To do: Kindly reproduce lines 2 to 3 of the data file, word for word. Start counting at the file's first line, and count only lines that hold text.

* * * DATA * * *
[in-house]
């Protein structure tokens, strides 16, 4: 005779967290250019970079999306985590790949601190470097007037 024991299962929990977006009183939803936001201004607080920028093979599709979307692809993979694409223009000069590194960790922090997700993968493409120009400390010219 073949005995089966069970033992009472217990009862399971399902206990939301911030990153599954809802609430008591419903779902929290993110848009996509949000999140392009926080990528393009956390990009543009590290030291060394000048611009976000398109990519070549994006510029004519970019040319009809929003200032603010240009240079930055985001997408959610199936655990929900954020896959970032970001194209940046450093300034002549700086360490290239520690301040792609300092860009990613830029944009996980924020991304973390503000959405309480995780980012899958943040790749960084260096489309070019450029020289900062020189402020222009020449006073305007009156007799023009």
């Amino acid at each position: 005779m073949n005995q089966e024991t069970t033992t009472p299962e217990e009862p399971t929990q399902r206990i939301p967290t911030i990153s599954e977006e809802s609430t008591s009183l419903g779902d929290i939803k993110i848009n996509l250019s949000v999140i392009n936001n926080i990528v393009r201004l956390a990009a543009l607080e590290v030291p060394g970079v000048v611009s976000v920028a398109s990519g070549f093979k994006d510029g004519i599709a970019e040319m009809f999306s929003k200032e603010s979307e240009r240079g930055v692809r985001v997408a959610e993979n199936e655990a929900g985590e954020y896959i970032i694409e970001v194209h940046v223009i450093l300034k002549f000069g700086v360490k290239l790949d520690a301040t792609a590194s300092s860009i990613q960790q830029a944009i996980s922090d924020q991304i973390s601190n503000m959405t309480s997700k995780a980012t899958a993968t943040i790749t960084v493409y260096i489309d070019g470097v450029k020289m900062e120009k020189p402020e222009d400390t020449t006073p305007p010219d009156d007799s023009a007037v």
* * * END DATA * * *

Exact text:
């Protein structure tokens, strides 16, 4: 005779967290250019970079999306985590790949601190470097007037 024991299962929990977006009183939803936001201004607080920028093979599709979307692809993979694409223009000069590194960790922090997700993968493409120009400390010219 073949005995089966069970033992009472217990009862399971399902206990939301911030990153599954809802609430008591419903779902929290993110848009996509949000999140392009926080990528393009956390990009543009590290030291060394000048611009976000398109990519070549994006510029004519970019040319009809929003200032603010240009240079930055985001997408959610199936655990929900954020896959970032970001194209940046450093300034002549700086360490290239520690301040792609300092860009990613830029944009996980924020991304973390503000959405309480995780980012899958943040790749960084260096489309070019450029020289900062020189402020222009020449006073305007009156007799023009």
């Amino acid at each position: 005779m073949n005995q089966e024991t069970t033992t009472p299962e217990e009862p399971t929990q399902r206990i939301p967290t911030i990153s599954e977006e809802s609430t008591s009183l419903g779902d929290i939803k993110i848009n996509l250019s949000v999140i392009n936001n926080i990528v393009r201004l956390a990009a543009l607080e590290v030291p060394g970079v000048v611009s976000v920028a398109s990519g070549f093979k994006d510029g004519i599709a970019e040319m009809f999306s929003k200032e603010s979307e240009r240079g930055v692809r985001v997408a959610e993979n199936e655990a929900g985590e954020y896959i970032i694409e970001v194209h940046v223009i450093l300034k002549f000069g700086v360490k290239l790949d520690a301040t792609a590194s300092s860009i990613q960790q830029a944009i996980s922090d924020q991304i973390s601190n503000m959405t309480s997700k995780a980012t899958a993968t943040i790749t960084v493409y260096i489309d070019g470097v450029k020289m900062e120009k020189p402020e222009d400390t020449t006073p305007p010219d009156d007799s023009a007037v």